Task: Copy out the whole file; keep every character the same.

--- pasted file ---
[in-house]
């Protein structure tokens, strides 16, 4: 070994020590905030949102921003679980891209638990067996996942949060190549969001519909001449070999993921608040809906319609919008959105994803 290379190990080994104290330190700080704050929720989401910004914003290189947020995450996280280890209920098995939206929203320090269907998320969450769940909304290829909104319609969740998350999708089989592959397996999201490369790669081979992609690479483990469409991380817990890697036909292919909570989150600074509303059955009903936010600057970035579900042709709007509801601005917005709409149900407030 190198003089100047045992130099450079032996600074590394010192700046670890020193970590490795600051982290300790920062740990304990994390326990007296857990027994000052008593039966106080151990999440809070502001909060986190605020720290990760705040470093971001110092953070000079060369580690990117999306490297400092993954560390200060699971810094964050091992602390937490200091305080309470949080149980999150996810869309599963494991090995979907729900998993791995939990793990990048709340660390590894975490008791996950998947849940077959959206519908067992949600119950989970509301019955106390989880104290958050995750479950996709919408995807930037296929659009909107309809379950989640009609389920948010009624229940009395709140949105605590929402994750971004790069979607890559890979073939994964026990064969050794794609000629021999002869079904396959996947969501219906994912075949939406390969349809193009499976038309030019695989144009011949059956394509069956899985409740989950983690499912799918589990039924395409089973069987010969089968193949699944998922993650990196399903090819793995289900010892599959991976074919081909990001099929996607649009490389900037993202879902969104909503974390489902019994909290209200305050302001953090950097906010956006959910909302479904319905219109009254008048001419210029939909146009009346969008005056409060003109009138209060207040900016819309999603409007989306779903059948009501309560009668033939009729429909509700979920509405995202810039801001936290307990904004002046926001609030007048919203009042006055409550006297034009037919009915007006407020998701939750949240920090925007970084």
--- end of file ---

[in-house]
């Protein structure tokens, strides 16, 4: 070994020590905030949102921003679980891209638990067996996942949060190549969001519909001449070999993921608040809906319609919008959105994803 290379190990080994104290330190700080704050929720989401910004914003290189947020995450996280280890209920098995939206929203320090269907998320969450769940909304290829909104319609969740998350999708089989592959397996999201490369790669081979992609690479483990469409991380817990890697036909292919909570989150600074509303059955009903936010600057970035579900042709709007509801601005917005709409149900407030 190198003089100047045992130099450079032996600074590394010192700046670890020193970590490795600051982290300790920062740990304990994390326990007296857990027994000052008593039966106080151990999440809070502001909060986190605020720290990760705040470093971001110092953070000079060369580690990117999306490297400092993954560390200060699971810094964050091992602390937490200091305080309470949080149980999150996810869309599963494991090995979907729900998993791995939990793990990048709340660390590894975490008791996950998947849940077959959206519908067992949600119950989970509301019955106390989880104290958050995750479950996709919408995807930037296929659009909107309809379950989640009609389920948010009624229940009395709140949105605590929402994750971004790069979607890559890979073939994964026990064969050794794609000629021999002869079904396959996947969501219906994912075949939406390969349809193009499976038309030019695989144009011949059956394509069956899985409740989950983690499912799918589990039924395409089973069987010969089968193949699944998922993650990196399903090819793995289900010892599959991976074919081909990001099929996607649009490389900037993202879902969104909503974390489902019994909290209200305050302001953090950097906010956006959910909302479904319905219109009254008048001419210029939909146009009346969008005056409060003109009138209060207040900016819309999603409007989306779903059948009501309560009668033939009729429909509700979920509405995202810039801001936290307990904004002046926001609030007048919203009042006055409550006297034009037919009915007006407020998701939750949240920090925007970084």